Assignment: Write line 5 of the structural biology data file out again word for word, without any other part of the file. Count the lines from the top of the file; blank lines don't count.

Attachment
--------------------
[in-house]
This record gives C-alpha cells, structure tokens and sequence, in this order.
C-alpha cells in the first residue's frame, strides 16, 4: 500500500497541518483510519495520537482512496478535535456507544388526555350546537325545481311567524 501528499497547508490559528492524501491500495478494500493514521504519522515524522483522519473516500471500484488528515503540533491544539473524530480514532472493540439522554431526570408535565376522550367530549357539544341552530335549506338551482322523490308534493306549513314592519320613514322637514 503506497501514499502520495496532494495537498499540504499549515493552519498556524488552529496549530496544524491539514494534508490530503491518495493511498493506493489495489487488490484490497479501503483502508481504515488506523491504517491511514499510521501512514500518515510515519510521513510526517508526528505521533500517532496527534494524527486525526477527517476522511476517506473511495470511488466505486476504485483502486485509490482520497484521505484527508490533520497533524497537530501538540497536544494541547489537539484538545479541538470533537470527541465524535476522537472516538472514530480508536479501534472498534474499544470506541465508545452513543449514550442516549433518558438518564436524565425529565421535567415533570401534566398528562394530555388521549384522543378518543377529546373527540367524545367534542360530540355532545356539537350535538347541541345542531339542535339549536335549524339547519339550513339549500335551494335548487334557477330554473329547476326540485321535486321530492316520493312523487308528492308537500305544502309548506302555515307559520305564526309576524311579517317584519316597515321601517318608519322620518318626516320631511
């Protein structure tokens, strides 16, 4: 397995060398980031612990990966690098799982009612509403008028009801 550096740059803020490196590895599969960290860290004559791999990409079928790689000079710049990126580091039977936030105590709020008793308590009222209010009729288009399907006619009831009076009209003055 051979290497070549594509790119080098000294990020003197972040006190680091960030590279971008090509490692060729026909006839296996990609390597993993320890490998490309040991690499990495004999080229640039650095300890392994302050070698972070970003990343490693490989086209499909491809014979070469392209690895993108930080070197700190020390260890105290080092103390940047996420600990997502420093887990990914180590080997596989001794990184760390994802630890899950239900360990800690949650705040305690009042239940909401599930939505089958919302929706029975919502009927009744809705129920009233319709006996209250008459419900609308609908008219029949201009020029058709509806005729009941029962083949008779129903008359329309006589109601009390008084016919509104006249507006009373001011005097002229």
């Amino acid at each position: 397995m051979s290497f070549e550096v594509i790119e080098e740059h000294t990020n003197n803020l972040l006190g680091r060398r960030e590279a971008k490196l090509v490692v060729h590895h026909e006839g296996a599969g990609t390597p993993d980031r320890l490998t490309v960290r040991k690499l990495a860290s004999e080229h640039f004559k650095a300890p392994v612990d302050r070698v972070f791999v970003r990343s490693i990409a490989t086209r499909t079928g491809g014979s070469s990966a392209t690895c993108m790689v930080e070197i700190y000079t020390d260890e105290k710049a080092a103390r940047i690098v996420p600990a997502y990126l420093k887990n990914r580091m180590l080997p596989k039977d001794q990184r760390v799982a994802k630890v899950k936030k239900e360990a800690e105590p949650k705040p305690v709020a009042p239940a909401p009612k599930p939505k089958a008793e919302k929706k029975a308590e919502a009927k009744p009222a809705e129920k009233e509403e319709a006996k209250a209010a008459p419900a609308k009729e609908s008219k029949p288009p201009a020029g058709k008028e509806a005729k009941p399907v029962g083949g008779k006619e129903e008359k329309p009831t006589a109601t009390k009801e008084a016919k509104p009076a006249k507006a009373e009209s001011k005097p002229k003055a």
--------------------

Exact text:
């Amino acid at each position: 397995m051979s290497f070549e550096v594509i790119e080098e740059h000294t990020n003197n803020l972040l006190g680091r060398r960030e590279a971008k490196l090509v490692v060729h590895h026909e006839g296996a599969g990609t390597p993993d980031r320890l490998t490309v960290r040991k690499l990495a860290s004999e080229h640039f004559k650095a300890p392994v612990d302050r070698v972070f791999v970003r990343s490693i990409a490989t086209r499909t079928g491809g014979s070469s990966a392209t690895c993108m790689v930080e070197i700190y000079t020390d260890e105290k710049a080092a103390r940047i690098v996420p600990a997502y990126l420093k887990n990914r580091m180590l080997p596989k039977d001794q990184r760390v799982a994802k630890v899950k936030k239900e360990a800690e105590p949650k705040p305690v709020a009042p239940a909401p009612k599930p939505k089958a008793e919302k929706k029975a308590e919502a009927k009744p009222a809705e129920k009233e509403e319709a006996k209250a209010a008459p419900a609308k009729e609908s008219k029949p288009p201009a020029g058709k008028e509806a005729k009941p399907v029962g083949g008779k006619e129903e008359k329309p009831t006589a109601t009390k009801e008084a016919k509104p009076a006249k507006a009373e009209s001011k005097p002229k003055a």